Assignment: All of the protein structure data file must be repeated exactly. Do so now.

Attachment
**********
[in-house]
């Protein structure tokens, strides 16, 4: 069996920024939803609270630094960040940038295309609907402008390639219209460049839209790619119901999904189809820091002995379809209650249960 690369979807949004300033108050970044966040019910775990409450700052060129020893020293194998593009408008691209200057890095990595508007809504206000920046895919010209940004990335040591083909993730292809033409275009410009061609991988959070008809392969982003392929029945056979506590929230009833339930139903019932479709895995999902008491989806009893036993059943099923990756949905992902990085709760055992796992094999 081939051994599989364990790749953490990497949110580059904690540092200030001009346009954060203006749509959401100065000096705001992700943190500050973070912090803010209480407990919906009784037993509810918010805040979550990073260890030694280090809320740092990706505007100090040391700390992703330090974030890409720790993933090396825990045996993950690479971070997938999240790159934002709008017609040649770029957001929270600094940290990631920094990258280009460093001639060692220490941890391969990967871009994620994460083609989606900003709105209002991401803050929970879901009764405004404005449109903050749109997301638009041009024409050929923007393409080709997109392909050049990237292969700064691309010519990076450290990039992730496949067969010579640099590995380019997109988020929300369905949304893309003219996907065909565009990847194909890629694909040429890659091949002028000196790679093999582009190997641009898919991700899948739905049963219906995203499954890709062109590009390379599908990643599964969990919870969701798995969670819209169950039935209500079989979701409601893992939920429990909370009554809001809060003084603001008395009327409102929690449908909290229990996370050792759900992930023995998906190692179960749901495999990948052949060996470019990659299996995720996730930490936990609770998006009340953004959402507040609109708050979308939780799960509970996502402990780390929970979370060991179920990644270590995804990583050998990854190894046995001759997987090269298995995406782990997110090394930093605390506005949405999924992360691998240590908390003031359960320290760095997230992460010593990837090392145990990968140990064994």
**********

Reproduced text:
[in-house]
């Protein structure tokens, strides 16, 4: 069996920024939803609270630094960040940038295309609907402008390639219209460049839209790619119901999904189809820091002995379809209650249960 690369979807949004300033108050970044966040019910775990409450700052060129020893020293194998593009408008691209200057890095990595508007809504206000920046895919010209940004990335040591083909993730292809033409275009410009061609991988959070008809392969982003392929029945056979506590929230009833339930139903019932479709895995999902008491989806009893036993059943099923990756949905992902990085709760055992796992094999 081939051994599989364990790749953490990497949110580059904690540092200030001009346009954060203006749509959401100065000096705001992700943190500050973070912090803010209480407990919906009784037993509810918010805040979550990073260890030694280090809320740092990706505007100090040391700390992703330090974030890409720790993933090396825990045996993950690479971070997938999240790159934002709008017609040649770029957001929270600094940290990631920094990258280009460093001639060692220490941890391969990967871009994620994460083609989606900003709105209002991401803050929970879901009764405004404005449109903050749109997301638009041009024409050929923007393409080709997109392909050049990237292969700064691309010519990076450290990039992730496949067969010579640099590995380019997109988020929300369905949304893309003219996907065909565009990847194909890629694909040429890659091949002028000196790679093999582009190997641009898919991700899948739905049963219906995203499954890709062109590009390379599908990643599964969990919870969701798995969670819209169950039935209500079989979701409601893992939920429990909370009554809001809060003084603001008395009327409102929690449908909290229990996370050792759900992930023995998906190692179960749901495999990948052949060996470019990659299996995720996730930490936990609770998006009340953004959402507040609109708050979308939780799960509970996502402990780390929970979370060991179920990644270590995804990583050998990854190894046995001759997987090269298995995406782990997110090394930093605390506005949405999924992360691998240590908390003031359960320290760095997230992460010593990837090392145990990968140990064994």